Under the kitchen sink – are you compliant?

by 17 Nov 2009

Q What do I need to do to ensure that chemicals are stored and used safely in my workplace? We have chemicals under the sink and in the store room. How do I make sure we are compliant?

Chemical safety is one area in which compliance with the relevant OHS legislation is often overlooked. Compliance is usually simple, provided you follow a few basic rules.

Understand what a workplace chemical is. Most people think of thinners, turps and fuels as workplace substances. Photocopy toner, soaps and detergents are also workplace substances, and, as such, the employer has an obligation to make sure that they are used and stored safely. Workplace substances may be solids, liquids or gasses. They may be pure, or they may exist in a mixed state.

Use a Material Safety Data Sheet. These are often referred to as an MSDS and you should have one for every substance you use, or have in the workplace.

The MSDS will tell you everything you need to know about a chemical, including how to store it, use it, and first aid procedures to follow. It’s a good idea to store MSDS on your computer network, but you must also have a hard copy in case the network is not available in an emergency. Hard copies should be stored in a central location, as well as close to, or with the substances. For example if you are a domestic plumber and you use a chemical product called “Easy Drain Cleaner”, you must have the MSDS for this substance with you in your vehicle.

Be careful of changing products, and not updating the MSDS. The MSDS for “Easy Drain cleaner” is not the same as “Super Drain cleaner”. If we change products we need to update the MSDS register. We often find this does not occur in offices, where detergents and other office sprays are purchased from the local supermarket. It is easier to keep using the same product, even if an alternative brand is on special.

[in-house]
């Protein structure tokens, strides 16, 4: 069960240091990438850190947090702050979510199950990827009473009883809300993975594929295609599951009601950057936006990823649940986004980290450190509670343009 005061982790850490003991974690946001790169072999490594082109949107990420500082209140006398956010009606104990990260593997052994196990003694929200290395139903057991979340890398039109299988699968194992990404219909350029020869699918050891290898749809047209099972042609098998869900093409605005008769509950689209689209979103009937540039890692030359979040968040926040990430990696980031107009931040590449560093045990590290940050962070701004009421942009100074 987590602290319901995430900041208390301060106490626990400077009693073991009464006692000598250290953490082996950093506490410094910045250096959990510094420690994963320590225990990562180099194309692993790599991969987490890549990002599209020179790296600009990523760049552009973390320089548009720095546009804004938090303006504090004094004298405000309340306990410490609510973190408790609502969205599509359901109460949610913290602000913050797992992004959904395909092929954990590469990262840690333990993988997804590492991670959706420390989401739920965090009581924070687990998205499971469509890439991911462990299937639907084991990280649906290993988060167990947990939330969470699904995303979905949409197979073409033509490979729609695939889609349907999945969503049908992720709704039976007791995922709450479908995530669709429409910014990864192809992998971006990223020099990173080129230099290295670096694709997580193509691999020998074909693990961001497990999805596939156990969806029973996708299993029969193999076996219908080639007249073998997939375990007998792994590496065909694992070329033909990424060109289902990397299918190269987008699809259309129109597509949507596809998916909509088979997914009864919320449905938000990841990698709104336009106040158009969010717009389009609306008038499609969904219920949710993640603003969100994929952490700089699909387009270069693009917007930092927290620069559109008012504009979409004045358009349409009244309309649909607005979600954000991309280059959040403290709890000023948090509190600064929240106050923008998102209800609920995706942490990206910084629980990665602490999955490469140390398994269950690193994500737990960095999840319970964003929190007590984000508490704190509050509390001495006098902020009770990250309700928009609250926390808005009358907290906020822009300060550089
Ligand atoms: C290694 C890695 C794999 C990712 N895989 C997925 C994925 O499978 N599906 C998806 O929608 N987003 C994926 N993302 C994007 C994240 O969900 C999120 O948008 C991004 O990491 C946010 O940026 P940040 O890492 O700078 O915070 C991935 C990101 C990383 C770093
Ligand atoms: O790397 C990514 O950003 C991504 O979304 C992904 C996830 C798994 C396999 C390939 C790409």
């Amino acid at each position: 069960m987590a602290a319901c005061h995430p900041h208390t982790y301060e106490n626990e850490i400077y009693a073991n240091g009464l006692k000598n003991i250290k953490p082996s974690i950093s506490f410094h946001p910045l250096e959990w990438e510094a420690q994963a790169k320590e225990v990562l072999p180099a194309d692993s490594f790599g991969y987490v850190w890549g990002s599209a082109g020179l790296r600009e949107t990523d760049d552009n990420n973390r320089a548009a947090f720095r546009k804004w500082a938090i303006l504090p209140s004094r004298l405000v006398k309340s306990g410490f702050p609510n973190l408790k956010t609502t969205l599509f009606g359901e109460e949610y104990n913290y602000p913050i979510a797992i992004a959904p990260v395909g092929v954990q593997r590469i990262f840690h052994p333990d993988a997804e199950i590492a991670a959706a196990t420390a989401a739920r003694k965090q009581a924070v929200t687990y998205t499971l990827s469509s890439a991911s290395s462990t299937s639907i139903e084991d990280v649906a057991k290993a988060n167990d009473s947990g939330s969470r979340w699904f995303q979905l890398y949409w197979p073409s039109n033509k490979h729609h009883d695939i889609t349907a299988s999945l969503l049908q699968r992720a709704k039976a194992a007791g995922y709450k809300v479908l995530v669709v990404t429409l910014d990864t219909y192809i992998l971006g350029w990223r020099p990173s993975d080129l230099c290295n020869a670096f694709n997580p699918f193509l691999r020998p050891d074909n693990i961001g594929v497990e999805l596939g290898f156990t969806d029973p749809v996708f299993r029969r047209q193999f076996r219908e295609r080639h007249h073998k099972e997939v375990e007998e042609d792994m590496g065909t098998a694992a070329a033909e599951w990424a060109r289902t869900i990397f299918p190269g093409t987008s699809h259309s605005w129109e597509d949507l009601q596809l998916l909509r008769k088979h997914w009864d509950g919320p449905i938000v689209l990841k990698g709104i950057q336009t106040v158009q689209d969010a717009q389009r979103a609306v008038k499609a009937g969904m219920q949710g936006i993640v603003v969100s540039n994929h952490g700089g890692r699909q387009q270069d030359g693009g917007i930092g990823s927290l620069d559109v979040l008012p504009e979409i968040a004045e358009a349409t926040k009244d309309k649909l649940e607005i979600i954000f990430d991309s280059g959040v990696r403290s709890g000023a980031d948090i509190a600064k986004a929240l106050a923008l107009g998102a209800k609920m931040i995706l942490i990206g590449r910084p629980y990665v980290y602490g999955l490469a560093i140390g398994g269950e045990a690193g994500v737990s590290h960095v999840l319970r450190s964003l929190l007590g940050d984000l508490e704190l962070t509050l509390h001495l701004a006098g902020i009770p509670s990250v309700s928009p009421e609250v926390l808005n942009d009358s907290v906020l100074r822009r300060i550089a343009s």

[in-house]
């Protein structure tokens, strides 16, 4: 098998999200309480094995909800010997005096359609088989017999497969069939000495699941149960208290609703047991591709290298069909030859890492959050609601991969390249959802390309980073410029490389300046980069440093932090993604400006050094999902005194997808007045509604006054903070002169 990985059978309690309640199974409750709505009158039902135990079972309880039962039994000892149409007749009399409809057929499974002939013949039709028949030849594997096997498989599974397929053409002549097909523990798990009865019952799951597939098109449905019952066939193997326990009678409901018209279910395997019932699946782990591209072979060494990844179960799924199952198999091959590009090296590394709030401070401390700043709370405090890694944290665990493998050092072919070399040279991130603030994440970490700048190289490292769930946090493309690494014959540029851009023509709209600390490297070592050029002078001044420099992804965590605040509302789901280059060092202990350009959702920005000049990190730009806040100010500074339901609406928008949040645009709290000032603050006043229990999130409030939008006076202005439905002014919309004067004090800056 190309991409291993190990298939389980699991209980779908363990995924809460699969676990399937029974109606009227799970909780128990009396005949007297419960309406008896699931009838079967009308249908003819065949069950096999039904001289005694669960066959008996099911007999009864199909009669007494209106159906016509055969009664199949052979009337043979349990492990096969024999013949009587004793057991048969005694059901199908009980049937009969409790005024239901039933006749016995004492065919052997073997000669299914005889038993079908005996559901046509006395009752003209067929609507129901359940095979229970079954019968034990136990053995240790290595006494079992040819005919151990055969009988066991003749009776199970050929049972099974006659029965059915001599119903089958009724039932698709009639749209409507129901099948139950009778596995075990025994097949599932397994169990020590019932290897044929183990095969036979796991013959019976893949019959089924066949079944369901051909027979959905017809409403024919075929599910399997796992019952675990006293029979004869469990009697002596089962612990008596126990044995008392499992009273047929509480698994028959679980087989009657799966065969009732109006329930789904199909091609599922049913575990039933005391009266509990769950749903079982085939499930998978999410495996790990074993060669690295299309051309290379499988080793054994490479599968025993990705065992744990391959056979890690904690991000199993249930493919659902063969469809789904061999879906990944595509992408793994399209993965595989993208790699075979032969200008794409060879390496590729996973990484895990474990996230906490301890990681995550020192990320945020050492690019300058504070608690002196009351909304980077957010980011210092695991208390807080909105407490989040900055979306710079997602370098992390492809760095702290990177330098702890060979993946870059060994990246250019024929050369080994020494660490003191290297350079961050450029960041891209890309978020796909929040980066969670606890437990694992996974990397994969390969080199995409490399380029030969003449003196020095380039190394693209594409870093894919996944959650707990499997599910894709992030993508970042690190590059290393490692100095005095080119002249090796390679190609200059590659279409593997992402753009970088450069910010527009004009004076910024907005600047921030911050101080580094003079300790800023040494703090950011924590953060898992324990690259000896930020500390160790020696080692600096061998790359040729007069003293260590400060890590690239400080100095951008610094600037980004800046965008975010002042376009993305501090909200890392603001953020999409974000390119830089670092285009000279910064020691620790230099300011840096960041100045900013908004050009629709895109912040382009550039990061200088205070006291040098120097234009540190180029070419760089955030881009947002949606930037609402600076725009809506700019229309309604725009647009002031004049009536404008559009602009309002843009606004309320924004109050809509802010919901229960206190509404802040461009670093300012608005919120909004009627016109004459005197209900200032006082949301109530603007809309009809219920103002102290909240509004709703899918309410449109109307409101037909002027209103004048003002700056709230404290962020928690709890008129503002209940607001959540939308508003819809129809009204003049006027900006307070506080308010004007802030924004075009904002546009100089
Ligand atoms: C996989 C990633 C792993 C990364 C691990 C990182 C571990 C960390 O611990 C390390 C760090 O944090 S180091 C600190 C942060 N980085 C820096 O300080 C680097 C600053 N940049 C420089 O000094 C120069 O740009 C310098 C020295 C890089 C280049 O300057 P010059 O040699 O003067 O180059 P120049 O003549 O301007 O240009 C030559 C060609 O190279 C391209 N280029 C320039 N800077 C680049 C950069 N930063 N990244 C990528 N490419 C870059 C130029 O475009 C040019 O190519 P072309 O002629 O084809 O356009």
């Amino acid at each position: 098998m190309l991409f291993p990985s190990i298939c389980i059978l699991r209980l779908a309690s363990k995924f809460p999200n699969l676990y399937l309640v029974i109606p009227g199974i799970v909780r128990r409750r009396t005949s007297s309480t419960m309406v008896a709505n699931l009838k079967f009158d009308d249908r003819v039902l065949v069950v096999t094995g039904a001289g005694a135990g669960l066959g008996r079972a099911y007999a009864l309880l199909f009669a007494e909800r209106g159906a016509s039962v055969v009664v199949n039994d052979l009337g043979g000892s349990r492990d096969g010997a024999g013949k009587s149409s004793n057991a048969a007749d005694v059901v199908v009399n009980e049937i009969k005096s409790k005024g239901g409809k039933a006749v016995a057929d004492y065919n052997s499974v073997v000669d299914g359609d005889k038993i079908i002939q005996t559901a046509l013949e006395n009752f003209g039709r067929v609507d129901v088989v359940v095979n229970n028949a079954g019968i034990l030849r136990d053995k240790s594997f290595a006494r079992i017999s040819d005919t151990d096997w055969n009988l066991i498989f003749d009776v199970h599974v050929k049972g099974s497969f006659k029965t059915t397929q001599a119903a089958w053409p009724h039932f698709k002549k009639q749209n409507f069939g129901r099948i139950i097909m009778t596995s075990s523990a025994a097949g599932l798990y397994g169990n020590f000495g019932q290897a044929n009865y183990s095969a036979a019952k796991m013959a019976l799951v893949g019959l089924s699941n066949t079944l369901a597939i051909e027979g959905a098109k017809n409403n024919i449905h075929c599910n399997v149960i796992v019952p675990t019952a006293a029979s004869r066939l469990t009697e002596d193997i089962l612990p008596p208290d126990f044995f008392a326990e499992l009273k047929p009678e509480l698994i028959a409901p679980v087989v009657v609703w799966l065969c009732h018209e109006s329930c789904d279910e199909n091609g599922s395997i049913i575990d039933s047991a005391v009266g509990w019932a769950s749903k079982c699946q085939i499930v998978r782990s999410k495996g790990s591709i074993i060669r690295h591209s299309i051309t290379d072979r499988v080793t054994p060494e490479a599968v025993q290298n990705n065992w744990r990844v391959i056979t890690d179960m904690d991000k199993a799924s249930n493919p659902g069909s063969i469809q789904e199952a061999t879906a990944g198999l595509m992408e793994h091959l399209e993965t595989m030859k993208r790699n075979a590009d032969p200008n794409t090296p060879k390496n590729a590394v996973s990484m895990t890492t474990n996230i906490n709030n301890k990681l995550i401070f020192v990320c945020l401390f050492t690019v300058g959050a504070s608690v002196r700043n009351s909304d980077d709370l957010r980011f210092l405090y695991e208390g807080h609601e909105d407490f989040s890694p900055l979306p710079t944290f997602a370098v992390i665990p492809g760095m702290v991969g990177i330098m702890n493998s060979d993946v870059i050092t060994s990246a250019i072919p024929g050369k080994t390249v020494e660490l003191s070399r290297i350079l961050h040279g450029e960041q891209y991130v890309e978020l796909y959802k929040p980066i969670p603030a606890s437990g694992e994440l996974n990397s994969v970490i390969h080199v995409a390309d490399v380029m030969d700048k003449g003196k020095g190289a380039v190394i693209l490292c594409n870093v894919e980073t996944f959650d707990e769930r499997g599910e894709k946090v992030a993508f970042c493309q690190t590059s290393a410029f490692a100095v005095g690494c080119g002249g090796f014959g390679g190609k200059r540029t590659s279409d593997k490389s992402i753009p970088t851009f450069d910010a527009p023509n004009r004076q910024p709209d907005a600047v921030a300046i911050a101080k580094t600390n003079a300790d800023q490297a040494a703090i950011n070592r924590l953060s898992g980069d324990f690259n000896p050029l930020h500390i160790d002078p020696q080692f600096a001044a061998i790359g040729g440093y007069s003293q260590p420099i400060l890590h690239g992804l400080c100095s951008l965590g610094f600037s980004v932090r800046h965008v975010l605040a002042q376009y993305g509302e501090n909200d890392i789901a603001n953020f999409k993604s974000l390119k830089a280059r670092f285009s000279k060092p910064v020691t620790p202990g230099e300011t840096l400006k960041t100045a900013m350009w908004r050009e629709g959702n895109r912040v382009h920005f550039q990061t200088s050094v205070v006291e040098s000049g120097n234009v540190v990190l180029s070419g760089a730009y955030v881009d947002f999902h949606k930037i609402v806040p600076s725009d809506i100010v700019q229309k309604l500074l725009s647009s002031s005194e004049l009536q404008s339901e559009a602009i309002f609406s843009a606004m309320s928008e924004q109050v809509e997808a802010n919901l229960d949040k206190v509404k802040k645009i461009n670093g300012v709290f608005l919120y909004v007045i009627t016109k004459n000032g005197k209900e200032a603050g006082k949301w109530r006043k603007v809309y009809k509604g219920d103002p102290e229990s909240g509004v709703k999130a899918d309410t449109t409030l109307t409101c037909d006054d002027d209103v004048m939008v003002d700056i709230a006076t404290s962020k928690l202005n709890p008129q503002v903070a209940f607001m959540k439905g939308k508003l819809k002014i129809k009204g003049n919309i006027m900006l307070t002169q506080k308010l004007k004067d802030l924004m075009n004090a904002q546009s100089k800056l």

Staff should be trained in the safe use and storage of all chemicals that they use.

Know what goes with what. Some chemicals should not be stored with other chemicals. Take the time to find out what chemicals you use, and whether they can be stored together. Never store chemicals with food items because a small leak or spill can contaminate your food.

Chemical storage areas should be locked, to prevent unauthorised access. Do not leave containers of chemicals lying around unattended.

Be aware of decanting. Often substances are decanted into unmarked and inappropriate containers – and spillage may occur during the decanting process. Make sure you have a safe system in place to minimise the risk of spillage, and make sure if any spillage does occur it is cleaned up safely. If decanting into a smaller container, make sure any batch numbers on the small container are removed because they will no longer be correct.

Only use appropriate and clearly labelled containers. Don’t use old drink bottles or any container that has previously had food or drink in it. This is inviting an accident where someone may mistake the chemical for food. There are a number of cases of people drinking thinners or turps that had been stored in an empty lemonade bottle.

Always refer to the MSDS to determine whether the chemical can be decanted safely, and make sure that the area you are working in is suitably ventilated

Use Personal Protective Equipment (PPE). Chemicals can enter your body through the eyes, skin, mouth or nose. Always wear appropriate PPE. Depending on the substance used, you may be required to use a variety of PPE. Always read the MSDS and comply with the safety requirements.

In order for your selected PPE to be effective, it must be used and serviced according to the manufacturers’ requirements. Remember that PPE is always the last line of defence in relation to the safety Hierarchy of Controls.

By Brad Nathan. director, Easy HR. 1300 667 331 or www.easyhr.com.au